Ifyou choose to measure velocity by local physical coordinates, using a good local clock and good local measuring rods, (i.e., a locally Minkowskian coordinate system), you willalwaysin GR measure the speed of light in vacuo as the well-known 299792458 meters per second. That is a basic postulate of GR and is implied, obviously, by the equivalence principle.But, of course, you do not

haveto measure time with local clocks. For example, when you are considering the speed of light near the sun, youcanchoose to use, for your time measurements, clocks far away from the sun. Because of gravitational time dilation, clocks near the sun measure less time having passed than clocks far away. Of course, that means you then will calculate a slower speed for light near the sun than someone using time measurements from a clock near the sun.Of course, in practice you do have to use distant clocks since an ordinary clock placed near the sun would melt!

I think most physicists nowadays would probably choose to deal with time as it would be measured by a nearby clock, so Einstein's discussion is a bit outdated, but it is not wrong: it's just... relative.

By the way, Einstein's way of thinking about this can indeed be a simple way ((in fact the way I myself prefer) of showing how not only light but also "matter waves" bend in a gravitational field. But, of course, you do not have to view it that way: I myself know at least three other ways of solving the problem which will, of course, give the same answer.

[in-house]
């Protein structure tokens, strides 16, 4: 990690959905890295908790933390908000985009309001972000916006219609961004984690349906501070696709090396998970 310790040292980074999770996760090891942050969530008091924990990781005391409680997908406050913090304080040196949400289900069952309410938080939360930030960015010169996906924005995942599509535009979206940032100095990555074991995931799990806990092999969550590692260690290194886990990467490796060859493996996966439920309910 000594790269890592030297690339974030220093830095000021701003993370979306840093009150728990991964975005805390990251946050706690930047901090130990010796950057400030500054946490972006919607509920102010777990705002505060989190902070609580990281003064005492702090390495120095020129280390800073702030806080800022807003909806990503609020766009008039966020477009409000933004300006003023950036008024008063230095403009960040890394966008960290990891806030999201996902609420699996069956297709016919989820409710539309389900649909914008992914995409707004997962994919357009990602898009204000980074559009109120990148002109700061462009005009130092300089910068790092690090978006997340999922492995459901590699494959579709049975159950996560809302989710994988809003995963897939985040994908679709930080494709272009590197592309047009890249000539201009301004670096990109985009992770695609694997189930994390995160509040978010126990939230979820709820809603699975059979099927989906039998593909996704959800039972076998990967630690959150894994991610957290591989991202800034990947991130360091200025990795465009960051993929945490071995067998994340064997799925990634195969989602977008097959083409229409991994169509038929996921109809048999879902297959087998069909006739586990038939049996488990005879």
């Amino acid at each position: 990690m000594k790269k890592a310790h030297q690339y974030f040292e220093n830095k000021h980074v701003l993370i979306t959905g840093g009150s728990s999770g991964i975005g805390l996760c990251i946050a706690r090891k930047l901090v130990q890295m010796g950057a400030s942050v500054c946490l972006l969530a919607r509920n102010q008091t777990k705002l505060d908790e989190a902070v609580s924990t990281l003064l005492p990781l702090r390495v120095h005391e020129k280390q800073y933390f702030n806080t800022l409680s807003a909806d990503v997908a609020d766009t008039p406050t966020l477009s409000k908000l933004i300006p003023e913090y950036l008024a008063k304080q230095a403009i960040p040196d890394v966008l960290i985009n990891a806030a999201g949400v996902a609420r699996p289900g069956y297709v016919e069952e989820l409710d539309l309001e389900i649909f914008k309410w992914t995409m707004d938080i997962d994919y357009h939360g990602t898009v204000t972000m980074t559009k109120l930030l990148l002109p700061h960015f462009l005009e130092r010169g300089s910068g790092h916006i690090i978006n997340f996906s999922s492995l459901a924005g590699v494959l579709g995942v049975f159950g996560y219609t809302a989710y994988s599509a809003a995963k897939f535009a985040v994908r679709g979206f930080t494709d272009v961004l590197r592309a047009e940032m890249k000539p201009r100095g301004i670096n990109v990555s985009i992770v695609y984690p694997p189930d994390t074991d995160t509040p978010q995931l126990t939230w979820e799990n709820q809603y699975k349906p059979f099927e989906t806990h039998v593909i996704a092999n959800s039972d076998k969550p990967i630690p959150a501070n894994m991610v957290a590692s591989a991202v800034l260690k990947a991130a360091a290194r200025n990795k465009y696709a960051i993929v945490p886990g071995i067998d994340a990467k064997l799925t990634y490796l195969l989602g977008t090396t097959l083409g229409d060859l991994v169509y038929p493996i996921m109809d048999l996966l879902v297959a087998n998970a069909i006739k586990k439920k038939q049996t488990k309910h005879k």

But you do have to do the math consistently and correctly.

Now I know, old friend bud, that your response will basically be "But Einstein's words say... but Einstein says..." which is why I and others keep lecturing you on the need to learn the math. Words can be ambiguous, but the math, if done right, is not.

I am also aware that various crackpots play this "words only" game to argue, "Sometimes physicists say that time runs more slowly deep in a gravity well, and sometimes physicists say the frequency of light is lower deep in a gravity well, and so which is right?"

Again: it is the same thing. You can choose whichever set of words you choose, they are just attempts to put the math into English. But the math does not have two conflicting effects, just one.

The Book of Nature is indeed written in the language of mathematics. You don't like that? Complain to Nature, not me.

Hi All,

Deletethis is a great response to the original point of relativity. I am going to answer everything that addresses me, but one after the other.

But first priority now is our local New Year's Eve party.

And I wish Sabine and all participants here a very happy New Year.

1) The difference between the relativity of Einstein and of Lorentz: